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This story was updated at 11:45 a.m. Monday, April 14. See below for explanation.

The ringleaders of a group of so-called “sovereign citizens” received jail time earlier this week.

Lamont Maurice Butler, a 29-year-old Washington, D.C., resident, and 35-year-old Sakita Holly of Waldorf were part of a group of seven people arrested last year in Waldorf after they broke into a house owned by a bank and lived there illegally for about a month or so before being caught. Last month, Holly and Butler both were found guilty of first-degree burglary, theft of more than $100,000 in value, conspiracy to commit burglary and conspiracy to commit theft of more than $100,000 in value.

This was not the first time Butler and Holly had been arrested for crimes of this nature. They were arrested in Montgomery County last January for occupying a Bethesda home that was on the market at that time. Butler received five years of probation and a 10-year suspended prison sentence.

In that case, Holly was found guilty of first-degree burglary and conspiracy to commit the same. She received a five-year sentence with all but 135 days suspended and five years of supervised probation. Holly received credit for those days, as she already had served them.

In both cases, Holly and Butler appeared before the courts without legal counsel. At his sentencing Wednesday morning, Butler asserted that he and Holly are both members of the Moorish nation and as such were entitled to act as they had. He urged Circuit Judge Amy J. Bragunier to dismiss the case entirely, as the pair have “a right to civil liberty.”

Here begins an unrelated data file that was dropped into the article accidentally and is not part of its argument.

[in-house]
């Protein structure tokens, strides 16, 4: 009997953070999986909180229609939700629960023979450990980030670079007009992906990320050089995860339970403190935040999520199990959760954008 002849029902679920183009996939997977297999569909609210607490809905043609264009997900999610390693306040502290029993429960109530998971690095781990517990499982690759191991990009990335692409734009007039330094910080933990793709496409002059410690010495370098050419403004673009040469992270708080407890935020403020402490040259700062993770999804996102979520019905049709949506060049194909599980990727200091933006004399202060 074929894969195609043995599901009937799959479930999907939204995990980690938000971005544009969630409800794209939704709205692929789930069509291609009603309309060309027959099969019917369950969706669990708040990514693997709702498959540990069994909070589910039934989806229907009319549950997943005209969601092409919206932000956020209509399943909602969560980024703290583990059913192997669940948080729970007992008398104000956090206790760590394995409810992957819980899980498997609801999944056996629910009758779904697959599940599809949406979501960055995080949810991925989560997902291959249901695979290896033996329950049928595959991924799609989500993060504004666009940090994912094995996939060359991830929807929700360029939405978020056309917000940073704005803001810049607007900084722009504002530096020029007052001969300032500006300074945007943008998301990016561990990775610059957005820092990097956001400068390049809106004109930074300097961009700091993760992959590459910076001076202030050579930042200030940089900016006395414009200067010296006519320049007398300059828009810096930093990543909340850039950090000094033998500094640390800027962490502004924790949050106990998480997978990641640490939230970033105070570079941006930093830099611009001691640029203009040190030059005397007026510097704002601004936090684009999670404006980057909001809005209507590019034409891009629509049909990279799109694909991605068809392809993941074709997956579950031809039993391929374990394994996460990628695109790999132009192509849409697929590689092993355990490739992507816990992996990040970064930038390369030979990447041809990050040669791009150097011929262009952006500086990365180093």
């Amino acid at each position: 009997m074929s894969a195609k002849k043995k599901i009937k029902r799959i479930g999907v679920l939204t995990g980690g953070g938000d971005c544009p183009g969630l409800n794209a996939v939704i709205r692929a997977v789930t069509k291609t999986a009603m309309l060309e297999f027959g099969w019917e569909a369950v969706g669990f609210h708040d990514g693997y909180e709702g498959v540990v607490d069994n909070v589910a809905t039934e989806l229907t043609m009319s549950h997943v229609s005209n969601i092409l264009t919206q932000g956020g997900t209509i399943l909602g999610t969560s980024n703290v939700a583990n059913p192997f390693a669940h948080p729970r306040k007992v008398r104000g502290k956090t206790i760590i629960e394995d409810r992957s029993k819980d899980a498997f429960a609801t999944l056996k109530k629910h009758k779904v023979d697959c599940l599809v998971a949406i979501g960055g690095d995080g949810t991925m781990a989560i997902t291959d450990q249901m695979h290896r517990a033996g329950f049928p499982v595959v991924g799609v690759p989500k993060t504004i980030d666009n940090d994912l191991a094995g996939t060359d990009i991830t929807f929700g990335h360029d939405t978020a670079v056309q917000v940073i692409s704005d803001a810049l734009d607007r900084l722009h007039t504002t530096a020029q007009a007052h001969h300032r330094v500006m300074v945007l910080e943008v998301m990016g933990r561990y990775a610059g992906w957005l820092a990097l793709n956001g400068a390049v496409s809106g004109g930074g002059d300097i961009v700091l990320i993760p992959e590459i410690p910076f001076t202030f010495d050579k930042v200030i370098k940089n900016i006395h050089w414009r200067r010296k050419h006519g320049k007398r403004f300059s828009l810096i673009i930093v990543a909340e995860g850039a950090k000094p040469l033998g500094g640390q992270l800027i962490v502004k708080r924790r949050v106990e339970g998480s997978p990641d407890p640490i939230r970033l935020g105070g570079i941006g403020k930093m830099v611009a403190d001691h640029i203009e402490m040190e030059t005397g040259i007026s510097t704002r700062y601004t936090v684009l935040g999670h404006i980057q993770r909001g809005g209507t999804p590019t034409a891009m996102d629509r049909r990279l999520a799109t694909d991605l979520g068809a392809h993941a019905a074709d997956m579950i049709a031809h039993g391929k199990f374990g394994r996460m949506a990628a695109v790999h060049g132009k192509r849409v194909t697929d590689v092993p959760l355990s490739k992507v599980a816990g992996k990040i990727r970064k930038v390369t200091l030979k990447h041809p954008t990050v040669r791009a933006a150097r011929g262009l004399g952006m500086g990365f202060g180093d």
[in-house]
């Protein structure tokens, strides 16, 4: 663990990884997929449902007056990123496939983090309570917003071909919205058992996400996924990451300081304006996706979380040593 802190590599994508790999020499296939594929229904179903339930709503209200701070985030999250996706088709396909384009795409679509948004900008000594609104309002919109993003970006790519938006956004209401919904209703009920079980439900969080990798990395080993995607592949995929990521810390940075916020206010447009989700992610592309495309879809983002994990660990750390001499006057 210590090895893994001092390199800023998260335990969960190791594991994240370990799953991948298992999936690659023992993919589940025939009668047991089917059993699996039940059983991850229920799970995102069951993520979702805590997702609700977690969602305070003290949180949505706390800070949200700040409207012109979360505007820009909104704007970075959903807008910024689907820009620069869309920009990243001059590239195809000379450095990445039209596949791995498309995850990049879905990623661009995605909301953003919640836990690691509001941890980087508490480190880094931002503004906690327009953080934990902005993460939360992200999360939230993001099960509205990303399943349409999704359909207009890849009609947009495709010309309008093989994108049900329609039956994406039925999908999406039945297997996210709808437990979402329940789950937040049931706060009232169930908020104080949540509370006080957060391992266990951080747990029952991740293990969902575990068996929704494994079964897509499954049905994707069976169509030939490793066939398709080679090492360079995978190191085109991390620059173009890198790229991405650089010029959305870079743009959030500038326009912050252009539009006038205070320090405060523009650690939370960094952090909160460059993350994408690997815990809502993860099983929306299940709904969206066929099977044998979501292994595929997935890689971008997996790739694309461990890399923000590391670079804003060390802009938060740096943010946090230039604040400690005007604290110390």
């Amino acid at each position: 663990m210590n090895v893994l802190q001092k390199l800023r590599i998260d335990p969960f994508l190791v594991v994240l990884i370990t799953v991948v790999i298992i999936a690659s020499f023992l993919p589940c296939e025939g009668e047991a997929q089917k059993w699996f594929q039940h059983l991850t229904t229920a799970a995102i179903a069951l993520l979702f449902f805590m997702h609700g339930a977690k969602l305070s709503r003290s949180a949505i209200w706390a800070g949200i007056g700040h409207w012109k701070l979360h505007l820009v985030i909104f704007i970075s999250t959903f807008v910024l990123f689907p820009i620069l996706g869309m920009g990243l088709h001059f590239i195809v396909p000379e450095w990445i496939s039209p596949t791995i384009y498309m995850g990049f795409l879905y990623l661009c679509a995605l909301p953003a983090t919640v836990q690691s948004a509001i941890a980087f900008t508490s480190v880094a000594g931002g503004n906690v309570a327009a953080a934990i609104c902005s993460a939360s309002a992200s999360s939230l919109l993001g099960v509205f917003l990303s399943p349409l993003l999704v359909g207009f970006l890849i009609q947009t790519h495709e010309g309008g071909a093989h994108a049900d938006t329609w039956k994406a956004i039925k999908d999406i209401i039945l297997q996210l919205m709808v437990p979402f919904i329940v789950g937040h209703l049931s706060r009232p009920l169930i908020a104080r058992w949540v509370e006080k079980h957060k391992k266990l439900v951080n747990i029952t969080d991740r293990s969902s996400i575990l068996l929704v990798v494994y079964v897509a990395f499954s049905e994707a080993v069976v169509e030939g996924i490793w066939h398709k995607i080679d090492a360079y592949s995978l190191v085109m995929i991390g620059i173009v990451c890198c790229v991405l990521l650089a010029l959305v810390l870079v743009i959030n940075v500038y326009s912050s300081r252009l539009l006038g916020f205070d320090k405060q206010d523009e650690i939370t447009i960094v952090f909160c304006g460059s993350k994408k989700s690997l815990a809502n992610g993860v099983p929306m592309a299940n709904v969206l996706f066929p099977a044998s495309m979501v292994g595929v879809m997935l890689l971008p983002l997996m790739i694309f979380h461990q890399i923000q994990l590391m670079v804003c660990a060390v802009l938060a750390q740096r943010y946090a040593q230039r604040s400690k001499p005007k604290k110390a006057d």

Butler, also known as Lamont Maurice El, repeatedly referred to the court as a “foreign venue” and lobbed accusations of treason at the court and its employees.

Bragunier said Butler had played a greater role in the crime than Holly and that he was “not in any way remorseful.”

Butler received a 20-year sentence, with all but 10 suspended, and five years of probation. Holly received 20 years total, with all but five of those suspended.

Charles County State’s Attorney Anthony B. Covington (D) said the case was clear-cut from the start.

“This is very straightforward. Both have been convicted in Montgomery County of the same thing,” Covington said. “It’s blatant disregard for the laws. ... You can’t go around taking other people’s property with impunity, be it a car or a house.”

Others involved in the case received probation terms, with the exception of 47-year-old Tia Carpenter, who bit an officer at the time of her arrest and for that was charged with second-degree assault. Carpenter pleaded guilty in January and received a 90-day sentence. Charges against another person involved, 29-year-old Lashonda Washington, are listed as inactive online.

This story was updated to correct the outcome of Montgomery County court proceedings.